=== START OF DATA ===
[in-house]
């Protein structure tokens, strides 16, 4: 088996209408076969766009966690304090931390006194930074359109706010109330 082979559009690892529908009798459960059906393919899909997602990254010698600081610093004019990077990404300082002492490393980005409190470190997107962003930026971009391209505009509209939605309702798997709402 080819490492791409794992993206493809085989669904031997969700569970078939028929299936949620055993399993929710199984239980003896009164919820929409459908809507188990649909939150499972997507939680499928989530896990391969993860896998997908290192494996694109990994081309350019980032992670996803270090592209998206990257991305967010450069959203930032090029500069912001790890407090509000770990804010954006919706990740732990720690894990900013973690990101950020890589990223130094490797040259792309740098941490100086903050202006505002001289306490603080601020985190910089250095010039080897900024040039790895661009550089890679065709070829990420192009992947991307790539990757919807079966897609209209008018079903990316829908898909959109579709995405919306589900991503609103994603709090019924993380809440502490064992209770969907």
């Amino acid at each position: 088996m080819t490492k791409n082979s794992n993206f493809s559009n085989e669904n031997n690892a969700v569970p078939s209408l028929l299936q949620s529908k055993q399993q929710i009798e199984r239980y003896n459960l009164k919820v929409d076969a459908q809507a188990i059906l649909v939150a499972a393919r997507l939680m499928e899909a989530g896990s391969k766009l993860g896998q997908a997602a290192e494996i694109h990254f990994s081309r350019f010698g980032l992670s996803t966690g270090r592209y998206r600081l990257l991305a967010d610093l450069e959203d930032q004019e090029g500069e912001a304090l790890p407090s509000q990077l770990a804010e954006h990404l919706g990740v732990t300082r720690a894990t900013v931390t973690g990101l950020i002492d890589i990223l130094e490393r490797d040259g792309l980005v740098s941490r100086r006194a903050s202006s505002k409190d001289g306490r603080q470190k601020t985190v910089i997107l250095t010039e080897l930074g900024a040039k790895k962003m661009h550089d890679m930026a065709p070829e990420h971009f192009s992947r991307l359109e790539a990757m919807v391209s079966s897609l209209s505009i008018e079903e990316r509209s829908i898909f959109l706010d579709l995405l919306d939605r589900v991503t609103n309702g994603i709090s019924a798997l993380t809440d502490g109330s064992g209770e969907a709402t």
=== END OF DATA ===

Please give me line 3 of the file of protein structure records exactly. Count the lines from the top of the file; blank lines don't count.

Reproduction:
């Amino acid at each position: 088996m080819t490492k791409n082979s794992n993206f493809s559009n085989e669904n031997n690892a969700v569970p078939s209408l028929l299936q949620s529908k055993q399993q929710i009798e199984r239980y003896n459960l009164k919820v929409d076969a459908q809507a188990i059906l649909v939150a499972a393919r997507l939680m499928e899909a989530g896990s391969k766009l993860g896998q997908a997602a290192e494996i694109h990254f990994s081309r350019f010698g980032l992670s996803t966690g270090r592209y998206r600081l990257l991305a967010d610093l450069e959203d930032q004019e090029g500069e912001a304090l790890p407090s509000q990077l770990a804010e954006h990404l919706g990740v732990t300082r720690a894990t900013v931390t973690g990101l950020i002492d890589i990223l130094e490393r490797d040259g792309l980005v740098s941490r100086r006194a903050s202006s505002k409190d001289g306490r603080q470190k601020t985190v910089i997107l250095t010039e080897l930074g900024a040039k790895k962003m661009h550089d890679m930026a065709p070829e990420h971009f192009s992947r991307l359109e790539a990757m919807v391209s079966s897609l209209s505009i008018e079903e990316r509209s829908i898909f959109l706010d579709l995405l919306d939605r589900v991503t609103n309702g994603i709090s019924a798997l993380t809440d502490g109330s064992g209770e969907a709402t």